Simple timber buildings are ripe for retrofits This cute Nova Scotia EnerPHit project points to the potential in NZ

18 March 2024 by Jason Quinn

This Canadian retrofit project is encouraging: it’s an old timber-framed and clad building with single-paned glazing in timber frames. Built in the 1850s, it’s older than the New Zealand homes built from the same materials. Regardless, it’s this kind of construction that offers the best retrofit potential in New Zealand—even better if they are two-storey like this Nova Scotian example. The building will become the office of a local architectural firm. 

The main challenge with retrofits is economic: how can you get a good outcome for less money than you’d spend on demolition and starting over? The general rule of thumb is keep either the outside or the inside of the building. But you have to run the numbers because sometimes an interior and exterior retrofit can made sense. One of the key things to look for is the simplicity of the building form. A simple rectangular or square form really helps with the economics of retrofitting. Fewer corners, lower costs! (Two-storey state-built duplexes are ripe for deep energy retrofits, as Passive House designer and architect Murray Robertson discovered—see his blog posts, starting here).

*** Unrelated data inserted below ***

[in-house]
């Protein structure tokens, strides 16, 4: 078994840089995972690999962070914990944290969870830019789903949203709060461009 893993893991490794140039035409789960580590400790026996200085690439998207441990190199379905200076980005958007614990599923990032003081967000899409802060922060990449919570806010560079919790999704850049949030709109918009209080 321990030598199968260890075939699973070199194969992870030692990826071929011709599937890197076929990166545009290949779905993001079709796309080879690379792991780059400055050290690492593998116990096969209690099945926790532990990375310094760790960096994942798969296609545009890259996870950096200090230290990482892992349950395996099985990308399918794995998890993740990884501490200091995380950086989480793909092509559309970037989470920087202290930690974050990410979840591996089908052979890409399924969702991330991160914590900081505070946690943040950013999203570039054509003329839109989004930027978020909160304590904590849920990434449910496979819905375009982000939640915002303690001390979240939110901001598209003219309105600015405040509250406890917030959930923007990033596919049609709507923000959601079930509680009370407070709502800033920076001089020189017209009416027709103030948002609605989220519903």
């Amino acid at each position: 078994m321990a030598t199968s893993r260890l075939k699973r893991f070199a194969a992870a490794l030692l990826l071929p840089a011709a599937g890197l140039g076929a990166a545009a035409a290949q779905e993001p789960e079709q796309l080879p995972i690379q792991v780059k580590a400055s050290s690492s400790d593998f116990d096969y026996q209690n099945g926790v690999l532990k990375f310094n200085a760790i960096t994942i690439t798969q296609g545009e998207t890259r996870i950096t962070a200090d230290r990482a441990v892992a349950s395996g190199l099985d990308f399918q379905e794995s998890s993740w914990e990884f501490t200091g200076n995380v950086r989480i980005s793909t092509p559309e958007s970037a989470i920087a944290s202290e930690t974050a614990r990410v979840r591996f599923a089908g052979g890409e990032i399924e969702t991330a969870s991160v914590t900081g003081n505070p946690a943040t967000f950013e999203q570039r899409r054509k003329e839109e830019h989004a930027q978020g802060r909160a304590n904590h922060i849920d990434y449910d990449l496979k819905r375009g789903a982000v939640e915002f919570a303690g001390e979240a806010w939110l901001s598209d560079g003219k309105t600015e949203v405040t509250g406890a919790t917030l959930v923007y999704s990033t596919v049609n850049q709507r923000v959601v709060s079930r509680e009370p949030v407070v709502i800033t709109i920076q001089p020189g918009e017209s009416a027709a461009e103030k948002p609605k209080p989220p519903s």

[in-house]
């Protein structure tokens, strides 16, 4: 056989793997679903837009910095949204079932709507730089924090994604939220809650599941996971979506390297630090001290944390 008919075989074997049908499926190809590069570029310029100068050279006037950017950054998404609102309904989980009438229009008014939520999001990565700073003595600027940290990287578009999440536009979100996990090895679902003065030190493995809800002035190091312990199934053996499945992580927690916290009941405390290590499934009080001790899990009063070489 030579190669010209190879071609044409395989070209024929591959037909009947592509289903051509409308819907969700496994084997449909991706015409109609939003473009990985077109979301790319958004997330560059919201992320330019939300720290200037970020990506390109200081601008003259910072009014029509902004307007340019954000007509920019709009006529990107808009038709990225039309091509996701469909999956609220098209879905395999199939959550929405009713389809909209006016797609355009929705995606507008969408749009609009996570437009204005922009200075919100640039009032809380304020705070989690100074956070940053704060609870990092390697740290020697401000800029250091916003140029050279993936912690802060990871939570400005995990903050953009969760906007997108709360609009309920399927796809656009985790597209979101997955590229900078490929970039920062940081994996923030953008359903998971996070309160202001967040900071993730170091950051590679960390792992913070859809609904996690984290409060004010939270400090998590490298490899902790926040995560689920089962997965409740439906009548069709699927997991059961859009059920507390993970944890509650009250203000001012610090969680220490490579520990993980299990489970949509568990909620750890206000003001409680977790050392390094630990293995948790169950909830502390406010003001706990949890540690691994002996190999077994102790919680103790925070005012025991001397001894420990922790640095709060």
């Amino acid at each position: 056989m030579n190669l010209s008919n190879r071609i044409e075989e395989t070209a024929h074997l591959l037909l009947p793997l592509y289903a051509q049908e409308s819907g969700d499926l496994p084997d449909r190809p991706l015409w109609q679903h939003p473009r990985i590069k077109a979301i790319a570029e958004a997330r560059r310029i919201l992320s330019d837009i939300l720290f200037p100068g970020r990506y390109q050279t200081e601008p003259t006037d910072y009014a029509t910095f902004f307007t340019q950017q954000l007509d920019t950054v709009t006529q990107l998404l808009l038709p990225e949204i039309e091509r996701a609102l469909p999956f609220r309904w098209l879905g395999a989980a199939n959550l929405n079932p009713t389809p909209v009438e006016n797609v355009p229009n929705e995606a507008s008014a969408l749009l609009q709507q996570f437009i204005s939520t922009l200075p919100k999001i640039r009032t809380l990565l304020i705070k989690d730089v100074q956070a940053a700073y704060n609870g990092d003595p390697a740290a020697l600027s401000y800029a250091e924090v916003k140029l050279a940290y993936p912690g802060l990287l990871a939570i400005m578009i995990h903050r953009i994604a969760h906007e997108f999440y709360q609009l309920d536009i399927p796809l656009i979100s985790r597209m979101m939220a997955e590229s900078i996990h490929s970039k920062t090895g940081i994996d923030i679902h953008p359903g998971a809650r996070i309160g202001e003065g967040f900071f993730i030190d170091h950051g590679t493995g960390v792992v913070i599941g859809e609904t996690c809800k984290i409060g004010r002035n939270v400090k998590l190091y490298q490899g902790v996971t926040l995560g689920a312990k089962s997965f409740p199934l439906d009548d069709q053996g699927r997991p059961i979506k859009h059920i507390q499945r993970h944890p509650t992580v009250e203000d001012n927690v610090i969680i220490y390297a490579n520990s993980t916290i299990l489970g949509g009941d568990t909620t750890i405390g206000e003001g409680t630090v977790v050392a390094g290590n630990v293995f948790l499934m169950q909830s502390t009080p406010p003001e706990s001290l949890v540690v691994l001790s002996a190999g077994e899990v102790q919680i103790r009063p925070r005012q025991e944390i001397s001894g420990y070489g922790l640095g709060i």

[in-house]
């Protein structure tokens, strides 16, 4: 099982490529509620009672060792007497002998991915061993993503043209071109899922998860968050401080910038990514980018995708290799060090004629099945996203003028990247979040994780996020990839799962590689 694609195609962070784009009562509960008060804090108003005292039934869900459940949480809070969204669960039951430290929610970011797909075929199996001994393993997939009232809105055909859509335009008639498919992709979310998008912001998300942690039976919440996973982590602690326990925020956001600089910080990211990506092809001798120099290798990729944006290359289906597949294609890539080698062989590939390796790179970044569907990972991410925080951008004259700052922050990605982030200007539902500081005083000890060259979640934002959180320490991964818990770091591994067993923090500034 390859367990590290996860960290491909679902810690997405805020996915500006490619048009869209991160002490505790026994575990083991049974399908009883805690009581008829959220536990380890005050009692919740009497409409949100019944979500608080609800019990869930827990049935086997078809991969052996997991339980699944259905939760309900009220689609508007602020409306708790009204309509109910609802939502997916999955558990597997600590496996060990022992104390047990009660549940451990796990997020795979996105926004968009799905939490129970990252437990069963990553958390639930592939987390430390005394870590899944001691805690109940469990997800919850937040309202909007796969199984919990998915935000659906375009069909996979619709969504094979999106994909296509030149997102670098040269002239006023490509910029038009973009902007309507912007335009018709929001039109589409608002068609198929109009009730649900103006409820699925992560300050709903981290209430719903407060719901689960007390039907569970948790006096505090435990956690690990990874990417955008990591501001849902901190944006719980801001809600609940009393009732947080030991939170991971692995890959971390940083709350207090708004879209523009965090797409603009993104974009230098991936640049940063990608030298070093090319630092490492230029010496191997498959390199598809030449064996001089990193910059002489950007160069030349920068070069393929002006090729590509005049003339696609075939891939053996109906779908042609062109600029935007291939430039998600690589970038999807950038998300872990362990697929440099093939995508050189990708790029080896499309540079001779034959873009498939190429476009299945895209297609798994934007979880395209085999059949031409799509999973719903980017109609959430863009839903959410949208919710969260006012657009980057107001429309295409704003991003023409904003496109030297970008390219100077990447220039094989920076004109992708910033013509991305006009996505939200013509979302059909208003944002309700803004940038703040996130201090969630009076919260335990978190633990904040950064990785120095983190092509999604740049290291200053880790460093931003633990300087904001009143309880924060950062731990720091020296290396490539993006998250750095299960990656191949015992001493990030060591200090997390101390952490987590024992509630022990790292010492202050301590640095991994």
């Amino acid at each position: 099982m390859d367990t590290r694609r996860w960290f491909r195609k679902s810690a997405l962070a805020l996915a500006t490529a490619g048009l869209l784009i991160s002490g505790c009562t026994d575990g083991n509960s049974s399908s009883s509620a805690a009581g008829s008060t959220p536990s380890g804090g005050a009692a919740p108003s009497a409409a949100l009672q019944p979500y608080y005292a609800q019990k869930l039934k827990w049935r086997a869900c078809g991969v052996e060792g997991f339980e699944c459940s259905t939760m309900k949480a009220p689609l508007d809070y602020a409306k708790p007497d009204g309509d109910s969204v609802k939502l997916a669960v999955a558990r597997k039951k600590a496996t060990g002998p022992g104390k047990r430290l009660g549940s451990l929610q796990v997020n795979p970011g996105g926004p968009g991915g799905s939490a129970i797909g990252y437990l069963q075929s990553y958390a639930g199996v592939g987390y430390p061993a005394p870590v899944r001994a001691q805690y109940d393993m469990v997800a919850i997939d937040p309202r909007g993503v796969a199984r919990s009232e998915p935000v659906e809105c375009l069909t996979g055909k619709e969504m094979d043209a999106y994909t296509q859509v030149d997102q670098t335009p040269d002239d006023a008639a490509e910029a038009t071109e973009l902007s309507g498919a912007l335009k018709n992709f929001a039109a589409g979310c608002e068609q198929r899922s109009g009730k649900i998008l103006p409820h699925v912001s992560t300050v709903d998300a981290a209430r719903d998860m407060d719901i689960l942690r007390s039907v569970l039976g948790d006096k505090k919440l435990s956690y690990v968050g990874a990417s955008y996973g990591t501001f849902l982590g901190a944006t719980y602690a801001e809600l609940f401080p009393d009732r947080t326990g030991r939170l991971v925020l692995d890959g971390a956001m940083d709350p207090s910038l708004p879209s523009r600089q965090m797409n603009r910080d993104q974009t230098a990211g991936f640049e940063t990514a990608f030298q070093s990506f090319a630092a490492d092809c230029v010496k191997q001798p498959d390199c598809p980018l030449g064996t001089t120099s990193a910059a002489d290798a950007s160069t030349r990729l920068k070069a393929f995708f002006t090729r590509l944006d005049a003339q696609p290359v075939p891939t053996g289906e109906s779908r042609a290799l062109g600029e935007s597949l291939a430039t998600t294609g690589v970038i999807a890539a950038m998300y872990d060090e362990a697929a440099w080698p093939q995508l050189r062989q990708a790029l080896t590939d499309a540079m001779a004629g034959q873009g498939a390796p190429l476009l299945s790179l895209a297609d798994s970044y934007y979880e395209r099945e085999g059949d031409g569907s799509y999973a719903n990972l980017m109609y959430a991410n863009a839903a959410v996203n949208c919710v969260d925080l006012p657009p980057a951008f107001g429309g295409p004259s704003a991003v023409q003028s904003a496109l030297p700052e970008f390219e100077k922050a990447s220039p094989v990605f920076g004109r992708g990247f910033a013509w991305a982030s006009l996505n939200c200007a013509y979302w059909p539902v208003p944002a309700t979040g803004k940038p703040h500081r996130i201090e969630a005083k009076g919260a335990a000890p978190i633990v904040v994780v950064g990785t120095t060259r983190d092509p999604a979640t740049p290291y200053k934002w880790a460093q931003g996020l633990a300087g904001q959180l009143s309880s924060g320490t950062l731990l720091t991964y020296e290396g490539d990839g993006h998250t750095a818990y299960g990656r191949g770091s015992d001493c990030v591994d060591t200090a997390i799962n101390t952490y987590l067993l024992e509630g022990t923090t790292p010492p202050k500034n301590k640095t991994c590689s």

Two main reasons drive this. Firstly, the work on-site is drastically simpler with a simple form. Second, a simple form delivers a better form factor. When it comes to form factors, the lower the number the better. Simple two-storey buildings like this example can easily have a form factor below 2.5. That will lower insulation requirements significantly while still meeting the EnerPHit standard.

The article on this project is really worth a read. Please note that this project is using the component method for their EnerPHit certification. This is one of two routes to EnerPHit certification and can simplify the process. It will help this project as the existing glazing is not ideally orientated. Fire walls and property boundaries significantly constrain alterations. This project is targeting an 88% reduction in GHG emissions and an 87% cut in energy use. Energy modelling at design stage predicted heating energy savings of 92%.

We’ve published case studies of two significant EnerPHit projects in New Zealand, which you can read about here: Till Cottage and Piha EnerPHit. Plus there’s some more background and behind-the-scenes images on the ground-breaking Piha project here.


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